Bill Eyden

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Bill Eyden
Birth nameWilliam James Eyden
Born4 May 1930
Hounslow, Middlesex, England, United Kingdom
DiedOctober 15, 2004(2004-10-15) (aged 74)
Isleworth, Middlesex, England, United Kingdom
GenresJazz, rock
Occupation(s)Drummer
InstrumentsDrums
Associated actsProcol Harum

Bill Eyden (born William James Eyden, 4 May 1930, Hounslow, Middlesex – 15 October 2004, Isleworth, Middlesex) was an English jazz drummer.[1]

The son of James Eyden and Ivy (née Tiller), his first professional gig was in 1952 with the Ivor and Basil Kirchin Band. He was soon working with Ray Kirkwood and Johnny Rogers, and appeared on TV in 1953 with the pianist Steve Race. In 1955 Eyden met Tubby Hayes with whom he would play regularly for the next two decades, joining Hayes and Ronnie Scott in The Jazz Couriers. When the Couriers folded in 1959 he went on to play with The Vic Ash-Harry Klein Quintet, supporting Miles Davis on his first British tour in 1960. He was also a member of the Ray Ellington Quartet when it worked on The Goon Show, appearing on the video of the reunion programme The Last Goon Show of All.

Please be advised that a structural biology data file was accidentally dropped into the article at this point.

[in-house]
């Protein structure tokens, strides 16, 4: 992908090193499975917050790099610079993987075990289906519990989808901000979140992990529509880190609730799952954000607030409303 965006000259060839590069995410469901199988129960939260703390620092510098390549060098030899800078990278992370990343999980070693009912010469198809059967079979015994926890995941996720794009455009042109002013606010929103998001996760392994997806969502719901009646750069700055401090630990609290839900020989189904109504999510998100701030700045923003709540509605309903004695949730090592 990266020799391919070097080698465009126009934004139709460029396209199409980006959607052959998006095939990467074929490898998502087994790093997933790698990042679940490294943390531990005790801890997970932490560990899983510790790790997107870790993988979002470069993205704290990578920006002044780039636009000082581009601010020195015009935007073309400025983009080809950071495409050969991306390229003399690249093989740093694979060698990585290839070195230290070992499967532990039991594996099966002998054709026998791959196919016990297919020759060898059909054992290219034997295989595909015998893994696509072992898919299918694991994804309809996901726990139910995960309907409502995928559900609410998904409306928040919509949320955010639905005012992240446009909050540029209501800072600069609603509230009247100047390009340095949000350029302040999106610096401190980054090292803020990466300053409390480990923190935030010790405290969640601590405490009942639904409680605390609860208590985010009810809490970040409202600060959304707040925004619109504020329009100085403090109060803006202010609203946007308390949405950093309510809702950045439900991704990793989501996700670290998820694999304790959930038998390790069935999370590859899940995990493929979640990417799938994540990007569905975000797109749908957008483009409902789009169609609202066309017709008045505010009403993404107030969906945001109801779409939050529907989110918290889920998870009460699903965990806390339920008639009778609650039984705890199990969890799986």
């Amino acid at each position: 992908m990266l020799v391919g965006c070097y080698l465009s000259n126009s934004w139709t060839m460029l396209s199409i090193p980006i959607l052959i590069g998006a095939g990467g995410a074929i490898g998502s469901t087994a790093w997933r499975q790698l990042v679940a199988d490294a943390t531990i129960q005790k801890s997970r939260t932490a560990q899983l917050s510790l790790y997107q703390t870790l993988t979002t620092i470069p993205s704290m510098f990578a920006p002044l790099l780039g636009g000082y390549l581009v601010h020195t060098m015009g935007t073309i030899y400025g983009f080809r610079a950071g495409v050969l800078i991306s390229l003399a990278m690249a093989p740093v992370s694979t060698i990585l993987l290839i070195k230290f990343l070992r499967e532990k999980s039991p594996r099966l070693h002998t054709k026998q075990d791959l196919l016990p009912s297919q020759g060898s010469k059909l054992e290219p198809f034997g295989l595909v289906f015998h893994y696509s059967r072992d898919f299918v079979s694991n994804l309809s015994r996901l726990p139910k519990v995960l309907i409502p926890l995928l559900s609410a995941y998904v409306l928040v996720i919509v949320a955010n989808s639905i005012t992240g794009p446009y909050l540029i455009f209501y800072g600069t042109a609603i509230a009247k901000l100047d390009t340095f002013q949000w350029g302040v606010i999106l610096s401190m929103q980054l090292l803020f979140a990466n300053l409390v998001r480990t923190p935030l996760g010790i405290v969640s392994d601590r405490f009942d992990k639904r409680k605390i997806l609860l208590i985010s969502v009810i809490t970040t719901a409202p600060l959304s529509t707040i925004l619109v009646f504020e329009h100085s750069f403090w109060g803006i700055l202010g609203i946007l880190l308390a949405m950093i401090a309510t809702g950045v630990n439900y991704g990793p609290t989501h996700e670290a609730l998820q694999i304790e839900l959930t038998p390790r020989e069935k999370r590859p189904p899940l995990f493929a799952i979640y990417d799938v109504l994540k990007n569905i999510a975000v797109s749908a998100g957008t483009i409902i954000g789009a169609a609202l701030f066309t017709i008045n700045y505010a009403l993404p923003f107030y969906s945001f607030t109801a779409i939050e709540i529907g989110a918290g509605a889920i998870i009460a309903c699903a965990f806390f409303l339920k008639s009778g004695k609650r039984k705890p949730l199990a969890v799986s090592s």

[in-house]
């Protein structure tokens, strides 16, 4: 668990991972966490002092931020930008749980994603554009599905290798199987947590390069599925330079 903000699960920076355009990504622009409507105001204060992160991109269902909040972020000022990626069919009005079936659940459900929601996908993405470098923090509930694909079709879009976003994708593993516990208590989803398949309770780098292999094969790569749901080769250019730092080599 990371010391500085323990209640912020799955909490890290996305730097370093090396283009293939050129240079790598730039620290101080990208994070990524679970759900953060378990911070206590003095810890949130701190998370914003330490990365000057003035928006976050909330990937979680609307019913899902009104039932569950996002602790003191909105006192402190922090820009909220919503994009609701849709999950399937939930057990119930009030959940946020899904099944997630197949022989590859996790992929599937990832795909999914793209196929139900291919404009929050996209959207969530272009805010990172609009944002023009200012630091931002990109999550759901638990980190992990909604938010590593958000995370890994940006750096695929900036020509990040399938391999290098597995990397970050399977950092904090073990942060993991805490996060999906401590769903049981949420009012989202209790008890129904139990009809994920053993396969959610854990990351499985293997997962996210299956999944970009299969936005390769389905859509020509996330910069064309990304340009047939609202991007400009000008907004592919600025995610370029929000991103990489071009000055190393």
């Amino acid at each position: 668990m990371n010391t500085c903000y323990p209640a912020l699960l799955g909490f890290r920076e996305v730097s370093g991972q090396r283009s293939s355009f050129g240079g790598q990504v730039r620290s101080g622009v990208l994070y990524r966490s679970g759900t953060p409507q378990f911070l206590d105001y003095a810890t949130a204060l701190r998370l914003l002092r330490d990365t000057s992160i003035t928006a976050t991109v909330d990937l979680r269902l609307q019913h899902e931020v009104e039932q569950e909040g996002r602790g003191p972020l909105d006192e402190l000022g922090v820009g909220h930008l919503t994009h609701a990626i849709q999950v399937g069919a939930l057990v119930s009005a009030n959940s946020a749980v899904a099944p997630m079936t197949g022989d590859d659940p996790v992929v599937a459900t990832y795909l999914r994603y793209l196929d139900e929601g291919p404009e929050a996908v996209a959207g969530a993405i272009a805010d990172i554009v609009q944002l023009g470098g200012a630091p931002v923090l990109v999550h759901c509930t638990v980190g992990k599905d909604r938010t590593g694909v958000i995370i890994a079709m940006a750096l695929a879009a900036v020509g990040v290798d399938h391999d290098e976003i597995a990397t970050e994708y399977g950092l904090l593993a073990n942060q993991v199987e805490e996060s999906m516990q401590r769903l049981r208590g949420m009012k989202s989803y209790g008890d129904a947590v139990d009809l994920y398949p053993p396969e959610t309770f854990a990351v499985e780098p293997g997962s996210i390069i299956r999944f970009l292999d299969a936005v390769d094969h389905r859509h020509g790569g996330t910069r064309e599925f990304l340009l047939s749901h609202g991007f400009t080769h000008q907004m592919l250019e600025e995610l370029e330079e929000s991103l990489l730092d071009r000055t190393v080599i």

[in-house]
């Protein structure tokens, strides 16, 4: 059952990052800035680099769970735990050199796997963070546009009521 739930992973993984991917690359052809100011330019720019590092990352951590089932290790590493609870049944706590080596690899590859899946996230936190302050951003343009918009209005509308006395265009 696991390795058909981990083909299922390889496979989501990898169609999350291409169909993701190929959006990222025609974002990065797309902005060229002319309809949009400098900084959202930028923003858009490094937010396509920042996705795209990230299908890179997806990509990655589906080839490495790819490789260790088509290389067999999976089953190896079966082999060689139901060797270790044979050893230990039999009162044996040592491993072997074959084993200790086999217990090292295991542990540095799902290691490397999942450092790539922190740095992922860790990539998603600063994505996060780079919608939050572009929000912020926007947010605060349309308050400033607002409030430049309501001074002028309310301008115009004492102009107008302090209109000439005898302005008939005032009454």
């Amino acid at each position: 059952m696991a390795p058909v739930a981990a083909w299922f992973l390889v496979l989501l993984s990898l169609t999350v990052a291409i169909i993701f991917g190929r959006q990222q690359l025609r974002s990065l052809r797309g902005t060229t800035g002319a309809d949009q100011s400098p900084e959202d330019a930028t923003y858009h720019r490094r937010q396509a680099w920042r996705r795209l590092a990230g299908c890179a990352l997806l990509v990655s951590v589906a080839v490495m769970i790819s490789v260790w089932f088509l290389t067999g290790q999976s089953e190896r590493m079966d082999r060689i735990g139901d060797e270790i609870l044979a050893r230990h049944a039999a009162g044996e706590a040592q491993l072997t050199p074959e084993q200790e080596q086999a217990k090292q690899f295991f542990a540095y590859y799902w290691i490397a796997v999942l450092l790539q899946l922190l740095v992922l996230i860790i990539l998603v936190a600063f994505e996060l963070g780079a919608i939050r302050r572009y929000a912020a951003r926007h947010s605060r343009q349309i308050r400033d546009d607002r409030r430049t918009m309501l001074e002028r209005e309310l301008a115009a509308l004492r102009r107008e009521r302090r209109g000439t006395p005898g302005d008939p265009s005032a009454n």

Eyden joined Georgie Fame and the Blue Flames in September 1964 and remained until December 1965.[2] He joined the Dick Morrissey Quartet, replacing Phil Seamen, and did session work for various rock and R&B groups, including Procol Harum on their seminal hit "A Whiter Shade of Pale." He was a member of the resident trio, led by Stan Tracey, at Ronnie Scott's club until the late 1960s.

Eyden also played or recorded with Dizzy Reece, Jimmy Deuchar, Dickie Hawdon, Harry South, Ian Hamer, Keith Christie, Terry Brown, Bobby Wellins, Jimmy Skidmore, Joe Muddel, Roy Fox, Harry Roy, Long John Baldry, Alexis Korner and others. During the 1980s he was a member of Bill Le Sage's Bebop Preservation Society and until the onset of a lengthy illness he played in quintets led by Jack Honeyborne and Ken Baldock.

Discography[edit]

References[edit]

  1. ^ "Obituary". The Independent. November 3, 2004.
  2. ^ "Pop music: Fame at the Flamingo: Golden Years in Soho by James Maycock". The Independent.